Changeset 8723 in project


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Timestamp:
02/23/08 22:31:38 (12 years ago)
Author:
mfredrickson
Message:

Adding info for (let ...) binding and blocks.

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1 edited

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  • wiki/chicken-for-ruby-programmers

    r8716 r8723  
    2323procedural fashion (like you would in Pascal, for example) or in a
    2424functional style (a bit like Haskell or ML) and you can even
    25 experiment with message-passing like in Erlang or logic programming
    26 like you would with Prolog.
     25experiment with message-passing like in Erlang, logic programming
     26like you would with Prolog, or stack languages like Forth and Factor.
    2727
    2828=== Origins
     
    216216artifact of an imperative programming style and in clean code you
    217217want to avoid using it.
     218
     219Scheme also allows the ''binding'' of local variables. Bound variables
     220behave like the defined variables above, however, they are only valid
     221within a local scope. The top-level variables we've seen are the equivalent
     222of a global in Ruby.
     223
     224The most common binding constructs are {{let}} and {{let*}}.
     225{{let}} allows for any number of bindings, none of which are related.
     226
     227<enscript highlight=scheme>
     228  (let ((a 5)
     229        (b 10))
     230    (+ a b))
     231</enscript>
     232
     233{{let*}} is like let, except that the bindings are evaluated in order,
     234so subsequent bindings can reference earlier bindings.
     235
     236<enscript highlight=scheme>
     237  (let* ((a 5)
     238         (b (* 2 a)))
     239    (+ a b))
     240</enscript>
     241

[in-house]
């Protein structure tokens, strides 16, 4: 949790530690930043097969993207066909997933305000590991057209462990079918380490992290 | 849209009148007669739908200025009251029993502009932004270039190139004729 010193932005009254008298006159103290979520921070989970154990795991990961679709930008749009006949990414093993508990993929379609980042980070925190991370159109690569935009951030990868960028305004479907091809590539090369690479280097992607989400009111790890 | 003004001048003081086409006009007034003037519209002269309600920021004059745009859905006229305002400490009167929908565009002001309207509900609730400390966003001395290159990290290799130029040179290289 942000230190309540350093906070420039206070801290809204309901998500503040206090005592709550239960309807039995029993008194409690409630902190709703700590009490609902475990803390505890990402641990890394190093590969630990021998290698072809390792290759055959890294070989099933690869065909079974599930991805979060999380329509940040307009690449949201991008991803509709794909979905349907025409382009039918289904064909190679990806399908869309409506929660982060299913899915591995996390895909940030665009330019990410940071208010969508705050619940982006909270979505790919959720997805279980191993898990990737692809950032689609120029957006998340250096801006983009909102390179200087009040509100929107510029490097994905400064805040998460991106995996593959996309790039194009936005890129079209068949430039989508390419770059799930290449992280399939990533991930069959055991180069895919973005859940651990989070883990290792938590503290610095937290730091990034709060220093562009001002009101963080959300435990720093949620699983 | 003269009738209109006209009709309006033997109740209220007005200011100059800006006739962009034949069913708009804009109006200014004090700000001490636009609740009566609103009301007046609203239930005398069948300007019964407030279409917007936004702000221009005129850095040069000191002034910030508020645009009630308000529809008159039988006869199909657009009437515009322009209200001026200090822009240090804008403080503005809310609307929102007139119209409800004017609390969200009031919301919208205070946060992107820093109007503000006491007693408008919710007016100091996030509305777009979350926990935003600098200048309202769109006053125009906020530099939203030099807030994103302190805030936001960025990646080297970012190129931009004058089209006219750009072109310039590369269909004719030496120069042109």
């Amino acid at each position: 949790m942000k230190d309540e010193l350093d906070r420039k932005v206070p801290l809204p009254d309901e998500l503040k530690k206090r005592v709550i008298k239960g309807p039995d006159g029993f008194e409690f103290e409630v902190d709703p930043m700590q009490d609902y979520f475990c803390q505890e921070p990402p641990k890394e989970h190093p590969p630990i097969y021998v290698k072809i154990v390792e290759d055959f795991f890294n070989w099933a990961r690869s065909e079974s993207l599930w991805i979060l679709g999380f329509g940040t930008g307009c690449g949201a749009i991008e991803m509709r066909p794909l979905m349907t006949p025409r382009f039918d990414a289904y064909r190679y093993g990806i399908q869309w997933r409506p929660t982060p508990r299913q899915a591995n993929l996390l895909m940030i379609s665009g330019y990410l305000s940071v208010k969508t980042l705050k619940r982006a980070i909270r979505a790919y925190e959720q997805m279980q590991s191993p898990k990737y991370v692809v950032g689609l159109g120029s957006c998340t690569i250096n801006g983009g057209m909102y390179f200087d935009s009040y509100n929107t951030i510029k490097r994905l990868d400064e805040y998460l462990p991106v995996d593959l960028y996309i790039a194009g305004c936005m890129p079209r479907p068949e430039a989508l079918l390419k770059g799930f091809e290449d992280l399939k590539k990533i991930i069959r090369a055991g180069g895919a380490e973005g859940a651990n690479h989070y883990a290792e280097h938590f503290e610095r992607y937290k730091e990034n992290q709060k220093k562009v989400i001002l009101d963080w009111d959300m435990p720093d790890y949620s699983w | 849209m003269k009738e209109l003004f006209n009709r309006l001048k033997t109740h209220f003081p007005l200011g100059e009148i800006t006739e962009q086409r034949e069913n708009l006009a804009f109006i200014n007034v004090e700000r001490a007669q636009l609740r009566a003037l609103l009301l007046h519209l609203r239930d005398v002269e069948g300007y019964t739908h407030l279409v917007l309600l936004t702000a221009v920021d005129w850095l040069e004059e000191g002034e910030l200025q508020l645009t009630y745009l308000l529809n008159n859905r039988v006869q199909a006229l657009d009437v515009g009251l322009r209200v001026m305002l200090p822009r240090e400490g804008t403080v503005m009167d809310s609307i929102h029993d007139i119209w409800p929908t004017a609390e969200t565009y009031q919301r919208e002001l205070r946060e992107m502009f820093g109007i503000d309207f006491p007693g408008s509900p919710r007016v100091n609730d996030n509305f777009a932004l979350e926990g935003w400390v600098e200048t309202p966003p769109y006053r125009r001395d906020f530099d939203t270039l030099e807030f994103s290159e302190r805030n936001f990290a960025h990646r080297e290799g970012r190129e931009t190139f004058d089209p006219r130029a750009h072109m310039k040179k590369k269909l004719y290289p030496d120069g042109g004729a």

242There are other binding forms, such as {{letrec}} and the so-called
     243''named let''. More information about these forms can be found in
     244the [[http://schemers.org/Documents/Standards/R5RS/|Scheme specification]].
    218245
    219246=== Procedures
     
    332359allocate any more.  In the second example it will stay constant and
    333360simply loop forever.
     361
     362=== Blocks
     363
     364Ruby programmers will be familiar with ''blocks.'' Classic example in
     365Ruby is the {{map}} method used to iterate over a collection, executing
     366a ''block'' of code for each item in the collection.
     367
     368Ruby:
     369  >> [1, 2, 3, 4, 5].map { |x| x * x }
     370  => [1, 4, 9, 16, 25]
     371
     372Scheme also contains blocks, though we call them anonymous functions
     373usually. Functions are created using the {{(lambda args body...)}} body
     374form. This syntax is a little more verbose than Ruby's, but the trade off
     375is that more than one function can be passed as an argument, whereas Ruby
     376generally only allows one.
     377
     378Scheme:
     379  #;1> (map (lambda (x) (* x x)) '(1 2 3 4 5))
     380  (1 4 9 16 25)
     381
     382A more complicated example involves opening and closing files. Say we
     383wanted to create a utility like {{wc -l}} that counts the number of
     384lines in a file. In Ruby, it might look something like:
     385
     386<enscript highlight=ruby>
     387  count = 0
     388  File.open("myfile", 'r') { |fh|
     389      count += 1 while fh.gets
     390  }
     391  puts count
     392</enscript>
     393
     394Similarly, Scheme uses anonymous functions to create the same behavior:
     395
     396<enscript highlight=scheme>
     397  (with-input-from-file "filename"
     398    (lambda () (port-fold (lambda (line lines-so-far) (+ 1 lines-so-farc)) 0 read-line)))
     399</enscript>
     400
     401This Scheme code also showcases some typical functional style, using
     402a ''fold'' operation instead of incrementing the value of a variable.
     403
    334404
    335405== Data types
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